The economic downturn that has halted architecture and construction projects across the nation has also caused a slowdown in Long Wharf Theatre’s $50 million move downtown.
The theater announced last Wednesday that it will indefinitely postpone selecting an architecture firm to design its new building at the former Coliseum site in downtown New Haven.
And Long Wharf is not alone in scaling back. Though ticket sales there, as well as at the other two theaters downtown, remain steady, the Yale Repertory Theatre and the Shubert Theater are also in the process of evaluating cost-cutting measures.
Mary Pepe, chair of Long Wharf’s Board of Trustees and Building Committee, said although Long Wharf has already received 37 proposals from architecture firms, the theater will delay the decision-making process while it re-evaluates financial circumstances. It is also searching for a new managing director to fill the post vacated by Joan Channick, who was appointed deputy dean at the School of Drama in February, Pepe added. Channick’s abrupt departure left the building project without a manager to oversee its progress through difficult times.
“We did our feasibility study for the project prior to any turns in the economy, so we are planning to do a little work on that,” Pepe said. “We’re still trying to figure out how we will be affected.”
Long Wharf’s lease at its current location will end in 2012, which was the projected date for its move downtown. Under the circumstances, they are negotiating an extension of their lease, Pepe said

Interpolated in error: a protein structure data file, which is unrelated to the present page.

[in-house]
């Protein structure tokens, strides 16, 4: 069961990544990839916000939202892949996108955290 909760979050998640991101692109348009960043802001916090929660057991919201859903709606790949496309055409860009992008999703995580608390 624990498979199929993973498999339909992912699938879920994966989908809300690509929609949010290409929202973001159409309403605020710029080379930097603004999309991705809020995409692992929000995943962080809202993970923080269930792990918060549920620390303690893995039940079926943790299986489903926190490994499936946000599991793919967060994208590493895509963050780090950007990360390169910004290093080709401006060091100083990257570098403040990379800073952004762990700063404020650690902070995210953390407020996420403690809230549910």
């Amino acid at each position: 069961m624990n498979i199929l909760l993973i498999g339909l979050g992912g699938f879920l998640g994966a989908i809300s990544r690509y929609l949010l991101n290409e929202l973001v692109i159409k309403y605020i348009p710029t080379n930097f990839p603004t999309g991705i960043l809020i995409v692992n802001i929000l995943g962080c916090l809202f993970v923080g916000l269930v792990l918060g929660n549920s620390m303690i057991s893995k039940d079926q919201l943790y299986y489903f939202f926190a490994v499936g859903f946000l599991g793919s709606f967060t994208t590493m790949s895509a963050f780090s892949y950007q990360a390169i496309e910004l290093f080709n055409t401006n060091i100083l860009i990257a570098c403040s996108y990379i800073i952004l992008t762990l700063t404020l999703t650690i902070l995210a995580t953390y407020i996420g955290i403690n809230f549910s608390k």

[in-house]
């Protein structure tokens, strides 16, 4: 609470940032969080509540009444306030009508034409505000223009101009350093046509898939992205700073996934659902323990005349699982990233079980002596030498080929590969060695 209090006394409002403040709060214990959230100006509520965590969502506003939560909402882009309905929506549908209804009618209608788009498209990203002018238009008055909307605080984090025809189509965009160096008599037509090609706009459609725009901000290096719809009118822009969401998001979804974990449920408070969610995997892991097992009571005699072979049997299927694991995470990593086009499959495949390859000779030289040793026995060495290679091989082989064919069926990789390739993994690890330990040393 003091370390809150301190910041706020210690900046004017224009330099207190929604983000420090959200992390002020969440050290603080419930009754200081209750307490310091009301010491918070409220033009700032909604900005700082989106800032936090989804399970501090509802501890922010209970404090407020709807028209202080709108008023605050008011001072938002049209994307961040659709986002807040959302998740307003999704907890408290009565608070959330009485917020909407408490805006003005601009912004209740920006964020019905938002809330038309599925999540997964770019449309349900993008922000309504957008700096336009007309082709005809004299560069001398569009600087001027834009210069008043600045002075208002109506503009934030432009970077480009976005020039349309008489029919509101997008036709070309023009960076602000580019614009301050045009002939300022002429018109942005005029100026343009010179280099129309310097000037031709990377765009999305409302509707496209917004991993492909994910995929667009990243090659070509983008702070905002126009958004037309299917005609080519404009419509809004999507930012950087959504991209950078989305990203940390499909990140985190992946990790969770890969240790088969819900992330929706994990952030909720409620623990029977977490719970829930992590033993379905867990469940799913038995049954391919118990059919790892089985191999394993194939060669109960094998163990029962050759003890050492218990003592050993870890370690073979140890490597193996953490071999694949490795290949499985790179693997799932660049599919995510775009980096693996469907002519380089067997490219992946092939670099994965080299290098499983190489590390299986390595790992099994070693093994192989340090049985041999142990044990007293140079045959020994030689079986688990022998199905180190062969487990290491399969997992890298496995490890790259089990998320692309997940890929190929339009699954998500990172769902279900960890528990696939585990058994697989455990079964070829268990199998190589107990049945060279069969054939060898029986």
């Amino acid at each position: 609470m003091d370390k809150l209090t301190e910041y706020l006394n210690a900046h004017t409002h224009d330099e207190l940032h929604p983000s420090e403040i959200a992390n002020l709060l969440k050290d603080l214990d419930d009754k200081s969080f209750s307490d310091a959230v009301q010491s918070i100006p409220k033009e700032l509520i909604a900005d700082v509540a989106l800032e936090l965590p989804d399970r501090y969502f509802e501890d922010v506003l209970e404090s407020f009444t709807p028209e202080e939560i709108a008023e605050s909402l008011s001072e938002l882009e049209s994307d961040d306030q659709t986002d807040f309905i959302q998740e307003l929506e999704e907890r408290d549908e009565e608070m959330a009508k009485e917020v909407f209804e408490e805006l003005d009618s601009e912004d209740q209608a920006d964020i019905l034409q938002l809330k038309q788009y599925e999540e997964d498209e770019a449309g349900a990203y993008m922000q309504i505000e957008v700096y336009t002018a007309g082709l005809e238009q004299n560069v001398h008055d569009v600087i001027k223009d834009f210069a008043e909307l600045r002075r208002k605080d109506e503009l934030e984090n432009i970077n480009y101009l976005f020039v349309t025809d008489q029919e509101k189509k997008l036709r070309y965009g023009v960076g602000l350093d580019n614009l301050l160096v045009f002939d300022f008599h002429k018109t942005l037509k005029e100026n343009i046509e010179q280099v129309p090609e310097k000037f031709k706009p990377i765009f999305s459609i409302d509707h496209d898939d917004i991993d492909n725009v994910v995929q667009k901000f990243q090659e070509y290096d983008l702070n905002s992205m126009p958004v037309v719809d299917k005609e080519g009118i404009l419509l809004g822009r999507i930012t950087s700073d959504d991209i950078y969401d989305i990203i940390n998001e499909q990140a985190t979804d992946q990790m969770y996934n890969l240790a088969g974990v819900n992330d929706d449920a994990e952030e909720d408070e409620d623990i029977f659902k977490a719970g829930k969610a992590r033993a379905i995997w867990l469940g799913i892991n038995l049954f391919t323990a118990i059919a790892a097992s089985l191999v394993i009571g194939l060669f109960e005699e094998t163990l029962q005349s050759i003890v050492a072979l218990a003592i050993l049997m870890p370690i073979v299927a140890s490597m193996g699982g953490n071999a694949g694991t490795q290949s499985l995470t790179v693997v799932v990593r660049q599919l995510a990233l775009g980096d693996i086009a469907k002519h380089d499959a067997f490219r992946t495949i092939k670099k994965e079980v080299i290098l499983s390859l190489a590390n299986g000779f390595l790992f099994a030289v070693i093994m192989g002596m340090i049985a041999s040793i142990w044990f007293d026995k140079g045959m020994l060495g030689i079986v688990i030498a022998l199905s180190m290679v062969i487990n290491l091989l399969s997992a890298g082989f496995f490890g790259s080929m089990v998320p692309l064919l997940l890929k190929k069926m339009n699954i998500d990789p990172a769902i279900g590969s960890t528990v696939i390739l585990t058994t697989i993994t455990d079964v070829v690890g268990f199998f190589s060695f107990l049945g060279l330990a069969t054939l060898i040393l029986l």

She added that while ticket sales are doing well, the theater is anticipating a decline in donations.
$30 million of Long Wharf’s project for the move is funded by the state; the rest relies on private funding. So far the state has only granted $750,000 for planning and research purposes. In the meantime, the theater has launched its own capital campaign to cover the rest of the building costs and to raise an additional $15 million to create an endowment, Long Wharf general manager Jamie Gilpatrick said. At this point the theater has raised $5.5 million, he said.
Given these figures, it is unclear when the theater will be able to complete the project, he said.
“We don’t have specific dates yet,” Gilpatrick said. “We are moving forward with the pieces of the puzzle.”
Though other theaters downtown are not in the middle of large-scale projects, the economic downturn is still an important factor shaping their plans and decisions.
Victoria Nolan, managing director at the Yale Repertory Theatre and deputy dean of the Yale School of Drama, said the delay in Long Wharf’s move did not surprise her and she saw it as a prudent decision that gives everyone more confidence.
While she said the Rep is doing “fantastic” in terms of ticket sales, she pointed out that more than half of the theater’s revenue comes from ‘elsewhere,’ such as the University endowment and private contributions.
“And elsewhere is nerve-racking right now,” she said.
Nolan said the theater will scale back production costs for their next season as a response to the financial crisis and in keeping with the budgetary targets outlined in the budget letter University President Levin sent to all departments earlier this month.
“There will be a slight reduction in the number of actors onstage without any sacrifices in quality,” Nolan said. “This will have ramifications in the number of costumes or the number of people working backstage on productions. Our target is to cut from our material budget without any layoffs of staff.”
The Shubert Theater is another downtown theater that boasts stable ticket sales, but expressed uncertainty about private funding for next season.
“We have to work hard to keep sponsorships and corporate funding at the same level; that’s the biggest challenge,” Anthony Lupinacci, director of public relations at the Shubert, said.
He said the Shubert, with an already limited staff of 17 people, was not planning any layoffs.